The media is starting to cover a study saying that many people don’t get defibrillated fast enough in the hospital (by docs at my hometown hospital where I worked at the Heart Institute during the summer in college!), and Dr. Wes, our medblogging cardiologist, has already responded. I of course have my own take.
I wonder how many of these cases were slow codes? And what are slow codes?
I had never heard the term until a classmate gave an ethics talk on it last month–and didn’t know they even existed. (Yay Stanford.) From a great article discussing them:
Slow codes, also known as partial, show, light blue, or Hollywood codes, are cardiopulmonary resuscitative efforts that involve a deliberate decision not to attempt aggressively to bring a patient back to life. Either because the full armamentarium of pharmacologic and mechanical interventions is not used, or because the length of the effort is shortened, a full attempt at resuscitation is not made. Unlike a true code, in which time is critical and a state of medical emergency exists, a slow code may seem to occur in slow motion, with staff members stiffly going through the motions, then breathing a collective sigh of relief when the effort is terminated.
They are often done on patients who are thought to be severely terminal, or demented, or whatever else the people running the code view the patient to be. They are anything but ethical. They give false hope to a patient and his or her loved ones that the patient can (and should) be resuscitated–if the act was futile, why would the doctors be performing it at all? They are also certainly futile interventions, and not benign interventions, either.
Why are they done? A couple good lines from the article (which you should really read, it’s quick):
A different rationale is operative when end-of-life wishes have been discussed and the patient or family has stated a wish that “everything” be done to resuscitate the patient. Instead of hearing the request that everything be done as evidence of despair on the part of a patient or family faced with imminent loss, physicians often take such a request at face value. Indeed, the physician may believe that respect for the patient’s autonomy requires an unquestioning acceptance of the patient’s stated wishes. Rather than probing the patient’s fears and concerns and providing reassurance that the patient’s suffering will be treated and that he or she will not be abandoned, a physician may see a slow code as a way out of a dilemma — as having the appearance of respecting a patient’s wishes while lessening the consequent harm.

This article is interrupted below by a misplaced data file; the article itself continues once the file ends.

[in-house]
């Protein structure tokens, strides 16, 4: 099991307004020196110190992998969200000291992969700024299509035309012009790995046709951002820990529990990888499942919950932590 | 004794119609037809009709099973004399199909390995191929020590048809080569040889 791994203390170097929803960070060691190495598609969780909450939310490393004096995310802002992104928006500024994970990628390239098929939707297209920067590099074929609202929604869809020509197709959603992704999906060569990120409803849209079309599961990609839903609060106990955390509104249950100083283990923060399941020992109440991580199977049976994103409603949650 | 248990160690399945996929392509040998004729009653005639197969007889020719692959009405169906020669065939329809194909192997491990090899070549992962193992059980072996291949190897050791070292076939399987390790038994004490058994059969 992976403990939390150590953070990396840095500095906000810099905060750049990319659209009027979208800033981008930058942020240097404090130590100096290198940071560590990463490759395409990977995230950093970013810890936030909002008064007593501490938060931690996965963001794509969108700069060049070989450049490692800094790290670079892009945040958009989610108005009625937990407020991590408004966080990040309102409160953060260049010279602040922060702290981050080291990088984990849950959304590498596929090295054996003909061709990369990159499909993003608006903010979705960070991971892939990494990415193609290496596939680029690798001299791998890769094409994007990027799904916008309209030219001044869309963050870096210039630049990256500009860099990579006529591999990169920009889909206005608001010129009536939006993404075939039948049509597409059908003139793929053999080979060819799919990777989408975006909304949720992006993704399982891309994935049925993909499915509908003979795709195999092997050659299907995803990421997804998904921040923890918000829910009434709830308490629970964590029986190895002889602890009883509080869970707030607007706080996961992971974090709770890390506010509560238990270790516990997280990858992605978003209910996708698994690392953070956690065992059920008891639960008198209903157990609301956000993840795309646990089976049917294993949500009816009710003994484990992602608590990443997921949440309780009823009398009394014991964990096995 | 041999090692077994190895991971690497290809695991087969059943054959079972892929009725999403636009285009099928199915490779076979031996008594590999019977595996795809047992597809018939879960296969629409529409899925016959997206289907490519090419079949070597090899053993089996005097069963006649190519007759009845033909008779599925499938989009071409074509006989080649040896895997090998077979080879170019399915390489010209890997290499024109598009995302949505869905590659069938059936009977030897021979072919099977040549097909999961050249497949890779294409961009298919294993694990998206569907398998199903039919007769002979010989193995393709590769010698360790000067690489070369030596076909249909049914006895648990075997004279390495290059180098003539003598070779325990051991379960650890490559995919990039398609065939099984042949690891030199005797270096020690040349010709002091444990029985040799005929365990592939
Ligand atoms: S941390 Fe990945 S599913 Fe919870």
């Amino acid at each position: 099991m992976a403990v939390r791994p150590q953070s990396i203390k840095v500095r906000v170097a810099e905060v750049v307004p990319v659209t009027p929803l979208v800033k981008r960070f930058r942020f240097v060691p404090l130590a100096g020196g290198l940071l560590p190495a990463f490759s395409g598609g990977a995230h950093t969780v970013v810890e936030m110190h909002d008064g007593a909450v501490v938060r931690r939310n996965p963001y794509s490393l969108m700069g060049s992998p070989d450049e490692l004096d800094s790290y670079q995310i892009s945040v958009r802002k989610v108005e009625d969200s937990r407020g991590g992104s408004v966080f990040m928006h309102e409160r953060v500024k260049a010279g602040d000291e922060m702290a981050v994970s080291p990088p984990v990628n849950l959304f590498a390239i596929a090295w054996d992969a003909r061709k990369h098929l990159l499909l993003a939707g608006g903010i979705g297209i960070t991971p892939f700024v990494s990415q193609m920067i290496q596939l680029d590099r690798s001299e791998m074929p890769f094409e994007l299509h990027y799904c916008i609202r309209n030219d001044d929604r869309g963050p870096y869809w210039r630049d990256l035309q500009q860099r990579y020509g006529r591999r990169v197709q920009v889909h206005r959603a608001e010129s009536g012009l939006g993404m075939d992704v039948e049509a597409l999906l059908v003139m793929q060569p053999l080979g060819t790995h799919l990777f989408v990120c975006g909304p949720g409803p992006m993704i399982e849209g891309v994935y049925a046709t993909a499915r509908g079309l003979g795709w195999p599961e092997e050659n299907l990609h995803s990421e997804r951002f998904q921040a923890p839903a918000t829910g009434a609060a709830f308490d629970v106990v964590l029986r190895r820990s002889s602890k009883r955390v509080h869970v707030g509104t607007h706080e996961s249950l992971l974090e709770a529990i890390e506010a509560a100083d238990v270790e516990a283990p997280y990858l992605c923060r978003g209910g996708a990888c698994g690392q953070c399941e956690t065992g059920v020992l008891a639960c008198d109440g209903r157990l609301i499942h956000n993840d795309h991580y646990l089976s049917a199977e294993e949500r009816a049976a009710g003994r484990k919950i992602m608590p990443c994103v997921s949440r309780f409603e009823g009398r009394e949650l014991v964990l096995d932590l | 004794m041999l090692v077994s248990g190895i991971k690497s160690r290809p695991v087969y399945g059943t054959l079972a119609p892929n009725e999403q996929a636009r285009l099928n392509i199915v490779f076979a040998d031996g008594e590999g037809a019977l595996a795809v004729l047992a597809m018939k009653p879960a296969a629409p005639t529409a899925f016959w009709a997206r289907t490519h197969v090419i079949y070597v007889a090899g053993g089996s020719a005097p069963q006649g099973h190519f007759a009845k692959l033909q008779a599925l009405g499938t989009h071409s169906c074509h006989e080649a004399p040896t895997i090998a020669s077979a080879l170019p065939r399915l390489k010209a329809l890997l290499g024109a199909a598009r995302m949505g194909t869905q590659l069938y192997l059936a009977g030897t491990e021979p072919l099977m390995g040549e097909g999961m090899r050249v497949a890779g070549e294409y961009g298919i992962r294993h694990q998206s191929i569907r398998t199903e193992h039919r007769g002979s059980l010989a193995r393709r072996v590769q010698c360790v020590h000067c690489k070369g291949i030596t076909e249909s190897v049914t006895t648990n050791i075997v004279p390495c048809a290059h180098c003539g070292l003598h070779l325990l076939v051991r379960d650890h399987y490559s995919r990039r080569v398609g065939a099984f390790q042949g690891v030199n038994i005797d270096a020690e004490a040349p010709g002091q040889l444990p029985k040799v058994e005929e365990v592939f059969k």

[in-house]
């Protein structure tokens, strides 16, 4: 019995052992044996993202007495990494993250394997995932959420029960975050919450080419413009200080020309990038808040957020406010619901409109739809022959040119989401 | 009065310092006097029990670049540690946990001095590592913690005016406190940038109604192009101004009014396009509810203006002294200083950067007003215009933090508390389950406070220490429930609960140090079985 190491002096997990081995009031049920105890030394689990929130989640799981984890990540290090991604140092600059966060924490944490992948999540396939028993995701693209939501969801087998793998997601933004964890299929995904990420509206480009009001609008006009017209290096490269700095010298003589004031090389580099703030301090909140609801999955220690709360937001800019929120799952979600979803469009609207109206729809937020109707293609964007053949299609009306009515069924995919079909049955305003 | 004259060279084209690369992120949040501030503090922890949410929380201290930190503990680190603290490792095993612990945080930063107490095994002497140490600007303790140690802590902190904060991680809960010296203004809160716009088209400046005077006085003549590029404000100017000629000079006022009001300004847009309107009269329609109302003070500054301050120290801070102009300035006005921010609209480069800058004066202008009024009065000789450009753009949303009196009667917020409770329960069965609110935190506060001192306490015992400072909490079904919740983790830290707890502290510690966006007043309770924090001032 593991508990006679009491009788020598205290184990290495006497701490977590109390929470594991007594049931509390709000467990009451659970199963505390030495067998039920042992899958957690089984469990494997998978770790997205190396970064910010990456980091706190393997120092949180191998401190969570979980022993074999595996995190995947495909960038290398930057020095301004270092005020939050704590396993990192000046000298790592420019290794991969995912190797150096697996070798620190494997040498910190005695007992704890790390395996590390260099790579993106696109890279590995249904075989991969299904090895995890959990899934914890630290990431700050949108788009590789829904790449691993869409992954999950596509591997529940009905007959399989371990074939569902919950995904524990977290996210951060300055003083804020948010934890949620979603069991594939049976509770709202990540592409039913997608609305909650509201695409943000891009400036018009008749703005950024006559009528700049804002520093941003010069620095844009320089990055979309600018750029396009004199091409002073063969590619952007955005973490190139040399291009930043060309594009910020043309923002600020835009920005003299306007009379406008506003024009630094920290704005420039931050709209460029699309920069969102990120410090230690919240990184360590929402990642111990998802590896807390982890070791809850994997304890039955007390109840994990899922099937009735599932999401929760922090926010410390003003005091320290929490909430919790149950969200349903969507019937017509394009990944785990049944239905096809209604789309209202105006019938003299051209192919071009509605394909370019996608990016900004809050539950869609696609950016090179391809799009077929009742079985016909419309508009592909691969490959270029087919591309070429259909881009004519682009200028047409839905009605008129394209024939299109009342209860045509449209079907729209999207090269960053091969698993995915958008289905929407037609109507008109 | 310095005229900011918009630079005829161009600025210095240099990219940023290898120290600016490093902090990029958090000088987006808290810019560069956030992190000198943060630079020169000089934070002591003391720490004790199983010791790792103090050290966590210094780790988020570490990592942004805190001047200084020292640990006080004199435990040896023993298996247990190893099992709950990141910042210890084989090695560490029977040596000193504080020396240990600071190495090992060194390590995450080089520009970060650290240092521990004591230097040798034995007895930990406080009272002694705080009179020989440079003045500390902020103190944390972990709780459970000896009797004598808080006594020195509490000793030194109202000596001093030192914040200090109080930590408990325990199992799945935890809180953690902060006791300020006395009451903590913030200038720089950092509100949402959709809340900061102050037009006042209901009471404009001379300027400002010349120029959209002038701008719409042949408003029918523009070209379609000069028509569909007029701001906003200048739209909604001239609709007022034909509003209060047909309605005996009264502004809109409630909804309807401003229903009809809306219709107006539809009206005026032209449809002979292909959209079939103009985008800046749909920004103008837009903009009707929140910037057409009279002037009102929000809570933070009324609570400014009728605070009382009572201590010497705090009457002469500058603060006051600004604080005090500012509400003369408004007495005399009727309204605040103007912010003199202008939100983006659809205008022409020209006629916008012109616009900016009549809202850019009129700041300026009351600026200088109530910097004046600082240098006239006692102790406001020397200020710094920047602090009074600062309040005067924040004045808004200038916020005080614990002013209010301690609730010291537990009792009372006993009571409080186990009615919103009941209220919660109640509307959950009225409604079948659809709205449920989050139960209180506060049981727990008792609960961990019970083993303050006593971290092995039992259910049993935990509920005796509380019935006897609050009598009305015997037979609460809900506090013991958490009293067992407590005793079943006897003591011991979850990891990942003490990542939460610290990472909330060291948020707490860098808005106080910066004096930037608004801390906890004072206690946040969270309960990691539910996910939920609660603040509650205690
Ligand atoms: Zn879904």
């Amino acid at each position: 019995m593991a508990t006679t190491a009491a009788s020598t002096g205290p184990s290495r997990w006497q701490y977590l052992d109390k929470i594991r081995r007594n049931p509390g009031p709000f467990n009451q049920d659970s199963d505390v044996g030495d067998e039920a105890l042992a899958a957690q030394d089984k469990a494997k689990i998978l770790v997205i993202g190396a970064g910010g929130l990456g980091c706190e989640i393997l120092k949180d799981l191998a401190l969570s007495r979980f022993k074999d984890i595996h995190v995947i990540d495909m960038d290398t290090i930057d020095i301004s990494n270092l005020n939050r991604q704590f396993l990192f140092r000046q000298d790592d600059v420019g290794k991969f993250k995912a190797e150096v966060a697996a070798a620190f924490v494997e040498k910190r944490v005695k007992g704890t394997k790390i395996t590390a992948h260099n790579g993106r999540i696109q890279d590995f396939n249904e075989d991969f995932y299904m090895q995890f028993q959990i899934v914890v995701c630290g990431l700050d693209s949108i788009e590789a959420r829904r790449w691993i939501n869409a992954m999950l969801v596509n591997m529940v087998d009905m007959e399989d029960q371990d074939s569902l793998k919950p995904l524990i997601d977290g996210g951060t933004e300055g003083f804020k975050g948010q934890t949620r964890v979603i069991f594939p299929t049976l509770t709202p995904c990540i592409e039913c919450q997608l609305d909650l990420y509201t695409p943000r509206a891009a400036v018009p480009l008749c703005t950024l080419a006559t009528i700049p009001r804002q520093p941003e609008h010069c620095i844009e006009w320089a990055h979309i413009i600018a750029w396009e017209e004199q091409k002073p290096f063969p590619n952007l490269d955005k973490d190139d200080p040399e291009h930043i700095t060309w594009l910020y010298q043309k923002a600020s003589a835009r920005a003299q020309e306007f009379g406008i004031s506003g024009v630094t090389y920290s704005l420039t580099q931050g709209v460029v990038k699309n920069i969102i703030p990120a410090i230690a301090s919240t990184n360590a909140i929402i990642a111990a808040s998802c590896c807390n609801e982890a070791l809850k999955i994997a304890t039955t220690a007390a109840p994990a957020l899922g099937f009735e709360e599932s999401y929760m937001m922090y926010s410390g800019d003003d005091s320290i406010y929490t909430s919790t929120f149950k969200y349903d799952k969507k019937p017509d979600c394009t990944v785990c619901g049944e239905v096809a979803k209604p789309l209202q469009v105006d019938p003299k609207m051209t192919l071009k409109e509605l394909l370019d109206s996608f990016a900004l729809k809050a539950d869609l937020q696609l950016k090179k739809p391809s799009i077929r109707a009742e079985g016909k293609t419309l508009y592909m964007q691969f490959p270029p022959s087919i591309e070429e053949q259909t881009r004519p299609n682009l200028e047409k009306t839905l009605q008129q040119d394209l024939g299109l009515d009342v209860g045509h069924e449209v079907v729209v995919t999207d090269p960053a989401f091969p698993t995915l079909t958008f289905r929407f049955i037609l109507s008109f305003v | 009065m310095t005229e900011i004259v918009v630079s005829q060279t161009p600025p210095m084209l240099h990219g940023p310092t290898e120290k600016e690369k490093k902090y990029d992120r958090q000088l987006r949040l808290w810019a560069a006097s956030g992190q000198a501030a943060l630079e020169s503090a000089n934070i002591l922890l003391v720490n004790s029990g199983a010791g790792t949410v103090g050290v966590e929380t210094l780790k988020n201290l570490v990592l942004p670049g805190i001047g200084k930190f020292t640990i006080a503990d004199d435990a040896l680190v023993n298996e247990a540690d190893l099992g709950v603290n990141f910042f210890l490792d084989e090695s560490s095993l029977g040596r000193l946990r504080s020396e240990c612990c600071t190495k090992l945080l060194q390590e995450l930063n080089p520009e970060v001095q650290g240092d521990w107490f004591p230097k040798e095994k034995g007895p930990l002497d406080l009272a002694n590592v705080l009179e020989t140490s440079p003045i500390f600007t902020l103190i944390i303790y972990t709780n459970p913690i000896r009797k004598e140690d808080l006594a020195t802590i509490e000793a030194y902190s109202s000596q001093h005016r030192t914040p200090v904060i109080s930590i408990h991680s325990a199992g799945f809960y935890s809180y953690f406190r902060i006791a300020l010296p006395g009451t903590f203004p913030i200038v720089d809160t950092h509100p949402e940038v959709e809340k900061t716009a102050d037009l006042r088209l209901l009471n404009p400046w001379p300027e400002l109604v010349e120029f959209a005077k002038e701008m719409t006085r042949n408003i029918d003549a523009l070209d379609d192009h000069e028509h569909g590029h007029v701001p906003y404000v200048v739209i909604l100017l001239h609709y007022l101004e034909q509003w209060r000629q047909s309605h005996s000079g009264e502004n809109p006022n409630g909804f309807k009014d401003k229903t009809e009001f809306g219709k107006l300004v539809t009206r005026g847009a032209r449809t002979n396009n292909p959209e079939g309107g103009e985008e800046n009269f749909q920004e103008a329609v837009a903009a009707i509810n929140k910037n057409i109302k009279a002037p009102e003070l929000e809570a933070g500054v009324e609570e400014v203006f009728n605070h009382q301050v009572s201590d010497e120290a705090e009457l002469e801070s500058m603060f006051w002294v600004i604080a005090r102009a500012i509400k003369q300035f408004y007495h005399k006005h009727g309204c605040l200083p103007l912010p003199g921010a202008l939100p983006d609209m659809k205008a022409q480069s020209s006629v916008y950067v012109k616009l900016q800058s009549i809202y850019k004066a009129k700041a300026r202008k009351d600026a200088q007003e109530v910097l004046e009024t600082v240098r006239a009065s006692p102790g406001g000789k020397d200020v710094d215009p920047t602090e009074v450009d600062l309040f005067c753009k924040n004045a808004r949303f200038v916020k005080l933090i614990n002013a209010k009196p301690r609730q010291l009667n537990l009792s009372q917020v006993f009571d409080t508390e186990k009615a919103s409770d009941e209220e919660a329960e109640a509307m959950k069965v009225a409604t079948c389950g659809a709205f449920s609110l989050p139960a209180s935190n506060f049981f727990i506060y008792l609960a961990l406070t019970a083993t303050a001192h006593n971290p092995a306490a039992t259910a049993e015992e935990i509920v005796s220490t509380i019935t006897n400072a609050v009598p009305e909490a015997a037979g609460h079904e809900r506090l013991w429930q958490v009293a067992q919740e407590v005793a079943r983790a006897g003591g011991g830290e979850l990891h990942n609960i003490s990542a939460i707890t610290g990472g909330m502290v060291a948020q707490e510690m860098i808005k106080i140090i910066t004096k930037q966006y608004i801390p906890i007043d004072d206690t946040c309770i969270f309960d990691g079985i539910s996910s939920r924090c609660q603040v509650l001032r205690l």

Patients’ autonomy is frequently cited as the most compelling reason for providing treatment that offers no medical benefit. While some view autonomy in the extreme, as a pure and independent statement of the patient’s wishes, a more encompassing view holds that true autonomy exists only in the context of the physician’s commitment to help a patient achieve that which is in his or her best interest.20 There is also controversy about whether respect for autonomy necessitates the provision of futile interventions. Furthermore, the offer of futile measures can serve to undermine, rather than support, the ability of patients to act autonomously.21
The gist? “Do everything” does not mean a physician must “do everything possible even if the ‘everything’ is going to be futile.” And talk to your patients about their code status, and make sure they and their family members know the severity of their illness. “Do everything” is probably often part of the grieving process (DENIAL), too.